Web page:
To this day, I can't figure out why an HI would go poking in rotten-looking finishes. Just write something like this: "The wood trim under the front bay window looks rotten. Poke it with an ice pick. If the ice pick goes in without much resistance, repair or replace the damaged wood and repaint."

WJ

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This whole thing sounds like a fish story.

"fist sized holes," was the HI using a sledge hammer to probe? I'd love to see pictures of the holes.

I can't think of too many places where probing with a small screwdriver... or ice pick is going to do the type of damage that this article describes.

Did the HI have a Norman Bates moment or is the homeowner exaggerating?

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I'm a "thumber," too. And you can't always be certain about brickmold and window sills without pushing on them a little. Around here, lots of people paint the exteriors of their houses prior to listing them, and I suppose when the painting crews find rotted wood, the sellers--to save money--tell the crews to caulk and paint over the gunk.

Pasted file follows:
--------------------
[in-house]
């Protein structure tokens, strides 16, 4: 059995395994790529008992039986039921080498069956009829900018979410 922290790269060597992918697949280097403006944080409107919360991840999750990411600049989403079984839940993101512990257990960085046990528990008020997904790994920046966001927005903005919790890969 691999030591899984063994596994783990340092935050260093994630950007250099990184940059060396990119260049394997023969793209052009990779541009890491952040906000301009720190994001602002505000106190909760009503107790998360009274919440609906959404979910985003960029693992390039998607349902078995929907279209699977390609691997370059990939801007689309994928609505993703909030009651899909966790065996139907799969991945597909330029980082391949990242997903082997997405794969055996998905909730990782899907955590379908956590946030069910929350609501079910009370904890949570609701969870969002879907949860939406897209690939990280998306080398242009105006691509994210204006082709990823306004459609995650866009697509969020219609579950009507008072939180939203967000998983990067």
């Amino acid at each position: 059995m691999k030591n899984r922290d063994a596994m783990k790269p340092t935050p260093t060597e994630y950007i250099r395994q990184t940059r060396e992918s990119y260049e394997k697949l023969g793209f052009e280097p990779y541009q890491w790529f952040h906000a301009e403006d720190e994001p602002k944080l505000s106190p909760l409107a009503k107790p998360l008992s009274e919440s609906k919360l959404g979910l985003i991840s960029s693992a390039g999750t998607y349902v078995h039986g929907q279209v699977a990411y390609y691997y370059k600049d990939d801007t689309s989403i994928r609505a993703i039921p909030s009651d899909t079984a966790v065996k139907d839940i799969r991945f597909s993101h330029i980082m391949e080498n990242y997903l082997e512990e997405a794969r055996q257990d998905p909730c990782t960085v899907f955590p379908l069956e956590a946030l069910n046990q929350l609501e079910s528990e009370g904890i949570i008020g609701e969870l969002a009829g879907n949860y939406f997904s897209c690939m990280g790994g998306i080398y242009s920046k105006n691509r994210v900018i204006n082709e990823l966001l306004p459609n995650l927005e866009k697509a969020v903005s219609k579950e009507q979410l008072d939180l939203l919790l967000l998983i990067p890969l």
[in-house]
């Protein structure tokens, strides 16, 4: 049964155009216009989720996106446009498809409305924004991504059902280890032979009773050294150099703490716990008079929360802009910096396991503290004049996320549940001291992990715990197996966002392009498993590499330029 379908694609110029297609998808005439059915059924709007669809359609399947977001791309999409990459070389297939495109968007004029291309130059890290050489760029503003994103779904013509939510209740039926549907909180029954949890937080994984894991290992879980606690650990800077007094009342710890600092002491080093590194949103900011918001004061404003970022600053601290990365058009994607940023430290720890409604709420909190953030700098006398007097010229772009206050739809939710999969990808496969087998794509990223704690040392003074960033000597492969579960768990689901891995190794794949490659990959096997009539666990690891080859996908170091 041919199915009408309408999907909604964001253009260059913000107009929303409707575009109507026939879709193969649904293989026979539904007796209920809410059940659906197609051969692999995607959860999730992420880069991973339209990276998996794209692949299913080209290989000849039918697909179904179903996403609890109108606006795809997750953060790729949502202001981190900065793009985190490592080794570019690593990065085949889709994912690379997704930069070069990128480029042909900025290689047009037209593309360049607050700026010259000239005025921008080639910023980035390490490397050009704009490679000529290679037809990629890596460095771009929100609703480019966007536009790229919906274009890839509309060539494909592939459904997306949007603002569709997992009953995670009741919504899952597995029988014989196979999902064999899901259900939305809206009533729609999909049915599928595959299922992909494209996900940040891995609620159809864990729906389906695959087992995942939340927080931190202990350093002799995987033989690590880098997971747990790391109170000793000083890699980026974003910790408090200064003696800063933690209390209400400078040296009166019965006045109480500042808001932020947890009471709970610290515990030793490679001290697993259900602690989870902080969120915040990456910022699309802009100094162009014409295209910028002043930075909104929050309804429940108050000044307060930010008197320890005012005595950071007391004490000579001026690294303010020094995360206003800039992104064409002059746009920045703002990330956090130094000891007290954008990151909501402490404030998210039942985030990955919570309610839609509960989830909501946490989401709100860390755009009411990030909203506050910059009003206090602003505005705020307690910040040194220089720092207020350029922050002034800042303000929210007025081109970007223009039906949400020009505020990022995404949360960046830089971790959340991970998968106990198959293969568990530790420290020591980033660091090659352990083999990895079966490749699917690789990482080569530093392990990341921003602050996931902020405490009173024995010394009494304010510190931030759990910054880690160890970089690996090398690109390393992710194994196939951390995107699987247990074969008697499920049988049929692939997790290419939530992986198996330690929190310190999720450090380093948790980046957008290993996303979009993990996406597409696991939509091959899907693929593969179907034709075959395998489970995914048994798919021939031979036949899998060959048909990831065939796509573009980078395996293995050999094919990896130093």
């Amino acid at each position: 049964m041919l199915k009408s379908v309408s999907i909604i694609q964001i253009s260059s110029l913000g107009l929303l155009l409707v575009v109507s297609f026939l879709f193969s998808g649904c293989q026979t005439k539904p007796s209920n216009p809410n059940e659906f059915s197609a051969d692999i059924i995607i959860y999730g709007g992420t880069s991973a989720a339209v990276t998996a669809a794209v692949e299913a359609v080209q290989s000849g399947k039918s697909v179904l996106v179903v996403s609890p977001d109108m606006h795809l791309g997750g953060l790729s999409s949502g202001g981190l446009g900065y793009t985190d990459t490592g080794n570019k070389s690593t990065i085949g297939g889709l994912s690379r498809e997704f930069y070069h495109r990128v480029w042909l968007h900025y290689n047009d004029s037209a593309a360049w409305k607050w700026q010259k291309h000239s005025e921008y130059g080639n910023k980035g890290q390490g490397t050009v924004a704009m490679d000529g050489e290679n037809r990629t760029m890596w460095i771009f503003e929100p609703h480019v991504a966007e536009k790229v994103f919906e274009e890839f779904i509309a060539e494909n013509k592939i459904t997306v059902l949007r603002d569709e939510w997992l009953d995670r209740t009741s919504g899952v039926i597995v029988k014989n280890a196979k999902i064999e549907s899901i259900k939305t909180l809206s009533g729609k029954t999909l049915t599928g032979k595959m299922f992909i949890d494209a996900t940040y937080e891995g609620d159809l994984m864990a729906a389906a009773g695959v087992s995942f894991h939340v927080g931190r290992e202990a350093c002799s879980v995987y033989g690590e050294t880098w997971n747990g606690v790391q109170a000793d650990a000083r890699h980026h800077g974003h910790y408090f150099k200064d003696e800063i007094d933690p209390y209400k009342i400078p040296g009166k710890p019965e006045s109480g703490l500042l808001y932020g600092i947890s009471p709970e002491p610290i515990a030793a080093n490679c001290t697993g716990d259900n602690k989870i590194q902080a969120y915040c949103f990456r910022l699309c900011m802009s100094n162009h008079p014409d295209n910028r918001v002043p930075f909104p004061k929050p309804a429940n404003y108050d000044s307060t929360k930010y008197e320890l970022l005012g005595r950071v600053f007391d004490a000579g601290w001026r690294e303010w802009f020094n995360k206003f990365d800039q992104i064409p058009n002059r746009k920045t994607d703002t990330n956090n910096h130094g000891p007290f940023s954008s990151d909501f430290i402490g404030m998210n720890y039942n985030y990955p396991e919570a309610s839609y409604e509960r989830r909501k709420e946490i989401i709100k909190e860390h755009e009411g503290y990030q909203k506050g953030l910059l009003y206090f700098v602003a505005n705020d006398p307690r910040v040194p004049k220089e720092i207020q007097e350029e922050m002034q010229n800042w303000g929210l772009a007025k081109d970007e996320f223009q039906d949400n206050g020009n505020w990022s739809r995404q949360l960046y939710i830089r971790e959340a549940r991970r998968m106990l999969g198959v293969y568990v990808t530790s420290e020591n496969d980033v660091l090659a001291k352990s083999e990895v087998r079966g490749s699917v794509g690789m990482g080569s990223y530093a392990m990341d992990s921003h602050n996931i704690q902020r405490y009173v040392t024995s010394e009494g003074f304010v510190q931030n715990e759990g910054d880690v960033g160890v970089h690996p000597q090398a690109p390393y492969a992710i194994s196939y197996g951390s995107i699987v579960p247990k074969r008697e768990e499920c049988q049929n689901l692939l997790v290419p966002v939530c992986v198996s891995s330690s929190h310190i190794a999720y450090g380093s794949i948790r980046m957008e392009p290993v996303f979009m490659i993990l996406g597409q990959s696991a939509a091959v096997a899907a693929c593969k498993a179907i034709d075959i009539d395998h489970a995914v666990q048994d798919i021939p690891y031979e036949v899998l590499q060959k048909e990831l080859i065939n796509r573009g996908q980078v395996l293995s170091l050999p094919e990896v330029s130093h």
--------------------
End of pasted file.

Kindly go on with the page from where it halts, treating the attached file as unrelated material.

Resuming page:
I'll bet the "fist sized" holes described in the article were a bunch of indentations rather than actual voids.

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Originally posted by SonOfSwamp

"The wood trim under the front bay window looks rotten. Poke it with an ice pick. If the ice pick goes in without much resistance, repair or replace the damaged wood and repaint."

WJ

If I wrote that type of thing in a report, I'd be getting the phone calls. "Whaddya mean it looks like rot. Is it rot or not? That's what I paid you for. Why don't you go back to the house and give it a poke".

I shove a big screwdriver into the wood rot and take a photo of it. No complaints.

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Hi,